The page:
When Fairwinds Treatment Center was first opened in 1989, the perception among the public about heroin addicts was that they were a group composed largely of inner city minorities. As a result, there has always been a sentiment, however unjust, that heroin and other narcotics were a problem unique to those communities, and that residents of the suburbs were much less likely to have to deal with this issue.
If that ever was the case, it certainly isn't any longer. New research indicates that the majority of heroin users are young, white and live in the suburbs. A survey published recently in the academic journal JAMA Psychiatry found that the average age of heroin users was 23, and that three-quarters of these individuals starting using heroin after trying OxyContin.
"Our typical image of a heroin user is a 'dirty junkie,'" Theodore J. Cicero, lead study author and a professor of psychiatry at Washington University School of Medicine in St. Louis, said in a news release. "This is not the current heroin user."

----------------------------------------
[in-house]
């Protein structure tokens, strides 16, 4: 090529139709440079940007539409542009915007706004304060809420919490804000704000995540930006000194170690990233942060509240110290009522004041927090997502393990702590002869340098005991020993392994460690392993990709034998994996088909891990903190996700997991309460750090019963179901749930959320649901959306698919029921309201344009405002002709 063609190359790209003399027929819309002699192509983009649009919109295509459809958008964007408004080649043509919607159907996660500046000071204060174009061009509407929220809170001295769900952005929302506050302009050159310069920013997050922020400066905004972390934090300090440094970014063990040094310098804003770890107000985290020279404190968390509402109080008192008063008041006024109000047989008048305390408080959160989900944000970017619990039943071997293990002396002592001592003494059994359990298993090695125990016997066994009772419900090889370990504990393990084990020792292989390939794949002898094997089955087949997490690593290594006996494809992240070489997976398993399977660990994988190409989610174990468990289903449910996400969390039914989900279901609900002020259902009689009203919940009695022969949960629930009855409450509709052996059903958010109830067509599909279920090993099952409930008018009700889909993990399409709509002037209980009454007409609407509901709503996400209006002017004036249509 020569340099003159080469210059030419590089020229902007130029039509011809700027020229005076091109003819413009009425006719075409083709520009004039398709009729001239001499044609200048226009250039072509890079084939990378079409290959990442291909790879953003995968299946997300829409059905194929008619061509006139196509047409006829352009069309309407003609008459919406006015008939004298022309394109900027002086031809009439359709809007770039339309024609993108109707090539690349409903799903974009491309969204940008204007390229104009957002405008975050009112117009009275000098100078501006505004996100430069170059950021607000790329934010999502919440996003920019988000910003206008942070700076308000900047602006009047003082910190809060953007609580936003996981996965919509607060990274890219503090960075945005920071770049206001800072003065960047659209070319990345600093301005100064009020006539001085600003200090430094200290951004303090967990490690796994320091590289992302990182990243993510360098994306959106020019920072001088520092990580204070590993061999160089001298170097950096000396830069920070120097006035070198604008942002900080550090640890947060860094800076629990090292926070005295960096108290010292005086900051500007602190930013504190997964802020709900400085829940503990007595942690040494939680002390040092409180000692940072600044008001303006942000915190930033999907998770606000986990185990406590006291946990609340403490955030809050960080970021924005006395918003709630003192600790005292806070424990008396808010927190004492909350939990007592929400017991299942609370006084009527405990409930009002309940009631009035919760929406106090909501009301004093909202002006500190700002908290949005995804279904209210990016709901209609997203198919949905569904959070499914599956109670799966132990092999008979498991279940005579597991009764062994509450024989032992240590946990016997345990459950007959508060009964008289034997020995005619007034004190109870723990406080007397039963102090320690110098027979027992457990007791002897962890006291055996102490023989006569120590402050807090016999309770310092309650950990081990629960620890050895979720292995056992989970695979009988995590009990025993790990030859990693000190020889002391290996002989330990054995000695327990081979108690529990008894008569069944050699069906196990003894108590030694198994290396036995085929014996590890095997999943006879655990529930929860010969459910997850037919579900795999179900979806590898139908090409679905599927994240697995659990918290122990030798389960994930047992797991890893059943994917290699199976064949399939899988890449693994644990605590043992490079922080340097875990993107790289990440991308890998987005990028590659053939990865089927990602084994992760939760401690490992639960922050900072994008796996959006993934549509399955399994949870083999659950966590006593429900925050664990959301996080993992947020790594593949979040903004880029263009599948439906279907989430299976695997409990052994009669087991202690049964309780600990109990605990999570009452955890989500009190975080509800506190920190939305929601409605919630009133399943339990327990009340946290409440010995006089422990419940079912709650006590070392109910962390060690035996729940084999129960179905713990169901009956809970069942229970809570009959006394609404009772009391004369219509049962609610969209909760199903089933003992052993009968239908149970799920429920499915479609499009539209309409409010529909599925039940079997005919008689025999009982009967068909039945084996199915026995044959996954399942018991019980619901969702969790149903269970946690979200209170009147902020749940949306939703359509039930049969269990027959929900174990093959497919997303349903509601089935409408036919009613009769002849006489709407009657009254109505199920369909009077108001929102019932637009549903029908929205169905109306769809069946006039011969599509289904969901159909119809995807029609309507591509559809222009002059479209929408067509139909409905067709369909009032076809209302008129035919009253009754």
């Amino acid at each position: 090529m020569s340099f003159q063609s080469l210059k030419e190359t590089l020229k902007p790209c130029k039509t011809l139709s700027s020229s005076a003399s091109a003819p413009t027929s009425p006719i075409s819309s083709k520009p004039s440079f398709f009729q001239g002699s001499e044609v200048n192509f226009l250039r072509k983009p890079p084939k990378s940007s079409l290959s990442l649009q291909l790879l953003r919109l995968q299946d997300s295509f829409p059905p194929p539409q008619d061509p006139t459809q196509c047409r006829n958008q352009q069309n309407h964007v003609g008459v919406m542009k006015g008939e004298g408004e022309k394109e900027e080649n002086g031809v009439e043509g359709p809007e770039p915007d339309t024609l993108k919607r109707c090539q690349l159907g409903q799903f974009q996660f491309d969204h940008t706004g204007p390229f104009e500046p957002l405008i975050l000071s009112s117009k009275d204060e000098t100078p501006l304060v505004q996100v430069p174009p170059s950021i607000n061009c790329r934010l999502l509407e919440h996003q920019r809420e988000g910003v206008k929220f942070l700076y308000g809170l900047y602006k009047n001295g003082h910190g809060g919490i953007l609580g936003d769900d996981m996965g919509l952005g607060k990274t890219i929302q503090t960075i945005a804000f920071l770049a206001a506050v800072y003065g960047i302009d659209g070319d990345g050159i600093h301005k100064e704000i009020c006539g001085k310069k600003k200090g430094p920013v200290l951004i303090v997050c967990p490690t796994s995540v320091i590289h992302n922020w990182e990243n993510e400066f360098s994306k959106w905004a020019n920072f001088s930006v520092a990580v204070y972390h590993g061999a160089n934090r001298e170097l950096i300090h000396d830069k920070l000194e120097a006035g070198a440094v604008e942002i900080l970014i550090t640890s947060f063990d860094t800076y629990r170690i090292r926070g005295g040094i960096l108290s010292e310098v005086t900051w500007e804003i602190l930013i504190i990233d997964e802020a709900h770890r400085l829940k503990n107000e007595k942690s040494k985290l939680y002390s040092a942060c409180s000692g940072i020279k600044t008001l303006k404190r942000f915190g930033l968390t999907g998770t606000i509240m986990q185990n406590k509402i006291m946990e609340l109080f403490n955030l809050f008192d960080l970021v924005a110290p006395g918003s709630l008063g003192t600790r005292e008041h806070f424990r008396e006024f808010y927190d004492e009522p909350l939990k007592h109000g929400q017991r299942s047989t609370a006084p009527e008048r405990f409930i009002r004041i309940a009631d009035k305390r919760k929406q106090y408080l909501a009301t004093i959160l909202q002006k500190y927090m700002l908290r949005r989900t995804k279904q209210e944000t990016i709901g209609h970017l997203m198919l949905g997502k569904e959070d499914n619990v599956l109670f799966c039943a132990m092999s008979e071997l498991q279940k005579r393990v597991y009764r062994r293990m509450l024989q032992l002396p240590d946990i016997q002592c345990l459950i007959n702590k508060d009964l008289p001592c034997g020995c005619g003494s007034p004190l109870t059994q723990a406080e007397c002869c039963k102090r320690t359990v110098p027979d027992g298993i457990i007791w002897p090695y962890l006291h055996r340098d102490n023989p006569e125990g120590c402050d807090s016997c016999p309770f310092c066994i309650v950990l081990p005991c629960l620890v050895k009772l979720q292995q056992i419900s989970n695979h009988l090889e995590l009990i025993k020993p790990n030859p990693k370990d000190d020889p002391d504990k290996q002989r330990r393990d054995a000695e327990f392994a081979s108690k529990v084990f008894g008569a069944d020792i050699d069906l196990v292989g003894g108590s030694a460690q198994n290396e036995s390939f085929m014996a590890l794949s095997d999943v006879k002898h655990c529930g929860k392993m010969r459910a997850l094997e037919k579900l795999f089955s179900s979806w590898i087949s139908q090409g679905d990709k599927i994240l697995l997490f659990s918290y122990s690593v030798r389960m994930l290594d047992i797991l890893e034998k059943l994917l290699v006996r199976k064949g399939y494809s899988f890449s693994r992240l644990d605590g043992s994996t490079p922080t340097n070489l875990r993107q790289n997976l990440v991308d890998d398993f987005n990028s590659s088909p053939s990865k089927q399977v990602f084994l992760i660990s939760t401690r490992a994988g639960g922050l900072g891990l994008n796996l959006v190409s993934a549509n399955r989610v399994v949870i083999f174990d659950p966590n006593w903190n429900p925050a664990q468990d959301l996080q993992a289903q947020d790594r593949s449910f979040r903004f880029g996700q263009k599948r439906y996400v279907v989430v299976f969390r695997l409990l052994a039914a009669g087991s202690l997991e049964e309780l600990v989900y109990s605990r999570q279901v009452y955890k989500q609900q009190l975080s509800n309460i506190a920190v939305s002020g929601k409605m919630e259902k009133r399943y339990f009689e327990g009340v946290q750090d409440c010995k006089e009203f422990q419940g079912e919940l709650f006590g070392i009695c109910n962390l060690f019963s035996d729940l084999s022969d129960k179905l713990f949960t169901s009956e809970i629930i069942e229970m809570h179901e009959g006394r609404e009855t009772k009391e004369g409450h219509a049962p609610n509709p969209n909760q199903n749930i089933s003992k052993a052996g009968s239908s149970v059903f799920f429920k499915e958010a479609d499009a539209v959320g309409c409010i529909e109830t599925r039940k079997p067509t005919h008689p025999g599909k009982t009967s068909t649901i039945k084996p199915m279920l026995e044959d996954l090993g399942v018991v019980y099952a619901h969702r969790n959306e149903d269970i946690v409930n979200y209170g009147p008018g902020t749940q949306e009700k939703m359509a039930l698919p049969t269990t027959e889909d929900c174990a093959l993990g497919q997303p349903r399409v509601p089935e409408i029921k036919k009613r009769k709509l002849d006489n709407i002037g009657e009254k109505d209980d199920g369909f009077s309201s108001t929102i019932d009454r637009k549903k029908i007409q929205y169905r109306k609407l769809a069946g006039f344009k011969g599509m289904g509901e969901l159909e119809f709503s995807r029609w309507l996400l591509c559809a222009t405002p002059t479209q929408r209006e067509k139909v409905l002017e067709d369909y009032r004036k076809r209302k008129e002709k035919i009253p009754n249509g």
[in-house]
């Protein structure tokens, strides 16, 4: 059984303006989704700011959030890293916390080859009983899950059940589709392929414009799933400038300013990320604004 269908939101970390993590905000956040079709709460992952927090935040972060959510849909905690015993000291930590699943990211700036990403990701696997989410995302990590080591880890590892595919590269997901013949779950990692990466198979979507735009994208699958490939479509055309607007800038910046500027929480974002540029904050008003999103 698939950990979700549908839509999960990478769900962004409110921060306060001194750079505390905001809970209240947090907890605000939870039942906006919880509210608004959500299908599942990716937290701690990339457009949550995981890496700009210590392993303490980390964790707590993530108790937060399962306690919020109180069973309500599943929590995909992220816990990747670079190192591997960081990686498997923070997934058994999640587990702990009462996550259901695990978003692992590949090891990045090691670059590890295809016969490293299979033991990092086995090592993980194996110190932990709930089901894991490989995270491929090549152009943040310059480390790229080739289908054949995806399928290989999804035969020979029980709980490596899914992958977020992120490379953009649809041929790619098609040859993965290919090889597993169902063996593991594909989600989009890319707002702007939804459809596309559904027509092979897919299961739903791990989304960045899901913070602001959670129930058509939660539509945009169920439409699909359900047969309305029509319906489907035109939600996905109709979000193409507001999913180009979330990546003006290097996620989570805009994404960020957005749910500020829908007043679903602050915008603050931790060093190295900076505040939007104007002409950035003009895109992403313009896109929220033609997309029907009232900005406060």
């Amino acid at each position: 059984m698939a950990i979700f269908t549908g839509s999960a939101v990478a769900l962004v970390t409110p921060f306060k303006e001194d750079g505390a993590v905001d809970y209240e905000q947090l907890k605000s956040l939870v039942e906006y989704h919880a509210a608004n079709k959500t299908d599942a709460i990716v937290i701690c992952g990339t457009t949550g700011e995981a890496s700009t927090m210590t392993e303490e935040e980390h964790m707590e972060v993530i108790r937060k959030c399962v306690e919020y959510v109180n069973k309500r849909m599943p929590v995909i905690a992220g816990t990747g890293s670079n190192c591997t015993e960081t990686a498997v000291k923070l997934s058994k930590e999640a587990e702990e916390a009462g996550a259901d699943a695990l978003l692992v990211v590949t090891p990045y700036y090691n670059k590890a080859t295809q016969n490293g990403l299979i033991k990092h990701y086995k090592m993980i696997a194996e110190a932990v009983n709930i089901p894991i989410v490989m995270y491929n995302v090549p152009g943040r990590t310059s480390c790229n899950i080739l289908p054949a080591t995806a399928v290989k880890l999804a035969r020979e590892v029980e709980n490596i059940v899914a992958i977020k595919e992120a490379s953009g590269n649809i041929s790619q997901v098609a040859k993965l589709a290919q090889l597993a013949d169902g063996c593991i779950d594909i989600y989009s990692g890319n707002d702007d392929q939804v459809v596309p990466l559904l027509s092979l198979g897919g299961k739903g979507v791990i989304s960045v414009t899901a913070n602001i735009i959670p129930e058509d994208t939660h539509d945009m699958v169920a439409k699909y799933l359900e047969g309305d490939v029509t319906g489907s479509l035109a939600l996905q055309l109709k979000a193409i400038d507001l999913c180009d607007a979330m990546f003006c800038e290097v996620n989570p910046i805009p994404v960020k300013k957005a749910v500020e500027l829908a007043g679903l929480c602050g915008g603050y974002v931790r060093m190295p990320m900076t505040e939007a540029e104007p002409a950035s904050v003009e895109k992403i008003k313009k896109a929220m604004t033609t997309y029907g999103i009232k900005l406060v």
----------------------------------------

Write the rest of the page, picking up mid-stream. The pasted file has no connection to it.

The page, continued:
NPR reports that the survey was conducted using responses from 9,000 patients at drug addiction treatment centers around the country. The study's authors note that heroin has become particularly popular with young people due to its low cost compared to prescription opioids.
The lesson to draw from this study is that stereotypes of users are in no way an accurate way to judge whether an individual is at risk of becoming addicted. Even if you reside in a relatively clean, suburban neighborhood with a low crime rate, this does not mean that your young family members are not at risk of developing a heroin habit.
If you notice a change in behavior in your loved ones that you believe is connected with drug use and mental illness, it is highly encouraged that you contact Fairwinds Treatment Center in Clearwater, Florida, to explore the options that are available in terms of inpatient and outpatient therapy.